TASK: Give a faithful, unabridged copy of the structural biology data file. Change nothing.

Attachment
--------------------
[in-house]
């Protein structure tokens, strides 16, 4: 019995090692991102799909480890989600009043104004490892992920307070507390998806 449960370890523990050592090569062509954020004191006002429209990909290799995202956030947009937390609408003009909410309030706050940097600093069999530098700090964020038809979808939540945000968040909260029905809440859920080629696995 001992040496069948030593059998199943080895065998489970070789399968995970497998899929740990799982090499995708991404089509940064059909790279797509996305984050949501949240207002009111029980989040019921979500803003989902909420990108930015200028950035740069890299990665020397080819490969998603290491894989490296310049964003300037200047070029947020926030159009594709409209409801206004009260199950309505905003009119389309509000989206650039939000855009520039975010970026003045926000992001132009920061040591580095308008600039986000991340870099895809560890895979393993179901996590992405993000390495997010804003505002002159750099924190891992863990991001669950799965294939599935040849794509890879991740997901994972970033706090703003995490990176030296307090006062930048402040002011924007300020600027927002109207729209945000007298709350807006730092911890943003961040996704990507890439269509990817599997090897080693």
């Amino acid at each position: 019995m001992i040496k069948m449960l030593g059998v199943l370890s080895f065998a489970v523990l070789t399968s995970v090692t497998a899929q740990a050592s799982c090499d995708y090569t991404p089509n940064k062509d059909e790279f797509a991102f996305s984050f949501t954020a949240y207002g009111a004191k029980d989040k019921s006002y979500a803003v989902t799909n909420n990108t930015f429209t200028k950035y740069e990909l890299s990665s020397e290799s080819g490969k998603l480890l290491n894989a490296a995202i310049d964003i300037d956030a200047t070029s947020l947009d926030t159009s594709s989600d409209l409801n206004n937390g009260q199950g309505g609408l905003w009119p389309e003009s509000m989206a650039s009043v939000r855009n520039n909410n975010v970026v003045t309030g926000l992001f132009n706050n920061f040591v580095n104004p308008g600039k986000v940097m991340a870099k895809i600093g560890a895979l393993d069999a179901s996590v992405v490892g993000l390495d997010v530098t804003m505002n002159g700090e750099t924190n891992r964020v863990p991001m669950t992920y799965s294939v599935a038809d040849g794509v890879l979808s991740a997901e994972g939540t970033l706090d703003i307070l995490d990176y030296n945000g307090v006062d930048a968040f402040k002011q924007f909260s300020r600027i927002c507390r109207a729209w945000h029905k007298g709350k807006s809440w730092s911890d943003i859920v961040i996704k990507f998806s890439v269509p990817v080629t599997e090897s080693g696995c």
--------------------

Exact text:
[in-house]
């Protein structure tokens, strides 16, 4: 019995090692991102799909480890989600009043104004490892992920307070507390998806 449960370890523990050592090569062509954020004191006002429209990909290799995202956030947009937390609408003009909410309030706050940097600093069999530098700090964020038809979808939540945000968040909260029905809440859920080629696995 001992040496069948030593059998199943080895065998489970070789399968995970497998899929740990799982090499995708991404089509940064059909790279797509996305984050949501949240207002009111029980989040019921979500803003989902909420990108930015200028950035740069890299990665020397080819490969998603290491894989490296310049964003300037200047070029947020926030159009594709409209409801206004009260199950309505905003009119389309509000989206650039939000855009520039975010970026003045926000992001132009920061040591580095308008600039986000991340870099895809560890895979393993179901996590992405993000390495997010804003505002002159750099924190891992863990991001669950799965294939599935040849794509890879991740997901994972970033706090703003995490990176030296307090006062930048402040002011924007300020600027927002109207729209945000007298709350807006730092911890943003961040996704990507890439269509990817599997090897080693």
């Amino acid at each position: 019995m001992i040496k069948m449960l030593g059998v199943l370890s080895f065998a489970v523990l070789t399968s995970v090692t497998a899929q740990a050592s799982c090499d995708y090569t991404p089509n940064k062509d059909e790279f797509a991102f996305s984050f949501t954020a949240y207002g009111a004191k029980d989040k019921s006002y979500a803003v989902t799909n909420n990108t930015f429209t200028k950035y740069e990909l890299s990665s020397e290799s080819g490969k998603l480890l290491n894989a490296a995202i310049d964003i300037d956030a200047t070029s947020l947009d926030t159009s594709s989600d409209l409801n206004n937390g009260q199950g309505g609408l905003w009119p389309e003009s509000m989206a650039s009043v939000r855009n520039n909410n975010v970026v003045t309030g926000l992001f132009n706050n920061f040591v580095n104004p308008g600039k986000v940097m991340a870099k895809i600093g560890a895979l393993d069999a179901s996590v992405v490892g993000l390495d997010v530098t804003m505002n002159g700090e750099t924190n891992r964020v863990p991001m669950t992920y799965s294939v599935a038809d040849g794509v890879l979808s991740a997901e994972g939540t970033l706090d703003i307070l995490d990176y030296n945000g307090v006062d930048a968040f402040k002011q924007f909260s300020r600027i927002c507390r109207a729209w945000h029905k007298g709350k807006s809440w730092s911890d943003i859920v961040i996704k990507f998806s890439v269509p990817v080629t599997e090897s080693g696995c």